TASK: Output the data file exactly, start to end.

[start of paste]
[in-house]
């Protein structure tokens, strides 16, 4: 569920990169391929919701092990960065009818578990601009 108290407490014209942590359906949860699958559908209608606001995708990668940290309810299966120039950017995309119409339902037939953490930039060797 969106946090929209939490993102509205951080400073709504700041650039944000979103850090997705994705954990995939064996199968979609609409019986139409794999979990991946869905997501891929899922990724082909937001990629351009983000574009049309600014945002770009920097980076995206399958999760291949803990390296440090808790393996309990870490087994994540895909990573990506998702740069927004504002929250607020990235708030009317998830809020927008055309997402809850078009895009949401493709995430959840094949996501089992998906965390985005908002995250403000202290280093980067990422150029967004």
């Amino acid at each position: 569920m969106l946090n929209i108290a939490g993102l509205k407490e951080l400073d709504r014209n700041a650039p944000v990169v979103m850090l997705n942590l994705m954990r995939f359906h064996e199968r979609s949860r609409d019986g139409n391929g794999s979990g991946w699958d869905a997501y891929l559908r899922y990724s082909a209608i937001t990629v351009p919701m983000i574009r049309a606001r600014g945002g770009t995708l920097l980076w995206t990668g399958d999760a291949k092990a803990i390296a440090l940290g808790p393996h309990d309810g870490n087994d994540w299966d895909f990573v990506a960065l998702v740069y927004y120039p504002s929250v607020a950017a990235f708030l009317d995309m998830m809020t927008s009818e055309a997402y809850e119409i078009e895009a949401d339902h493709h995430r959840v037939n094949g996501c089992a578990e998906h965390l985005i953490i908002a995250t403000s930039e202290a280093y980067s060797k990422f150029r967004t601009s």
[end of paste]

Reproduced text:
[in-house]
């Protein structure tokens, strides 16, 4: 569920990169391929919701092990960065009818578990601009 108290407490014209942590359906949860699958559908209608606001995708990668940290309810299966120039950017995309119409339902037939953490930039060797 969106946090929209939490993102509205951080400073709504700041650039944000979103850090997705994705954990995939064996199968979609609409019986139409794999979990991946869905997501891929899922990724082909937001990629351009983000574009049309600014945002770009920097980076995206399958999760291949803990390296440090808790393996309990870490087994994540895909990573990506998702740069927004504002929250607020990235708030009317998830809020927008055309997402809850078009895009949401493709995430959840094949996501089992998906965390985005908002995250403000202290280093980067990422150029967004």
């Amino acid at each position: 569920m969106l946090n929209i108290a939490g993102l509205k407490e951080l400073d709504r014209n700041a650039p944000v990169v979103m850090l997705n942590l994705m954990r995939f359906h064996e199968r979609s949860r609409d019986g139409n391929g794999s979990g991946w699958d869905a997501y891929l559908r899922y990724s082909a209608i937001t990629v351009p919701m983000i574009r049309a606001r600014g945002g770009t995708l920097l980076w995206t990668g399958d999760a291949k092990a803990i390296a440090l940290g808790p393996h309990d309810g870490n087994d994540w299966d895909f990573v990506a960065l998702v740069y927004y120039p504002s929250v607020a950017a990235f708030l009317d995309m998830m809020t927008s009818e055309a997402y809850e119409i078009e895009a949401d339902h493709h995430r959840v037939n094949g996501c089992a578990e998906h965390l985005i953490i908002a995250t403000s930039e202290a280093y980067s060797k990422f150029r967004t601009s």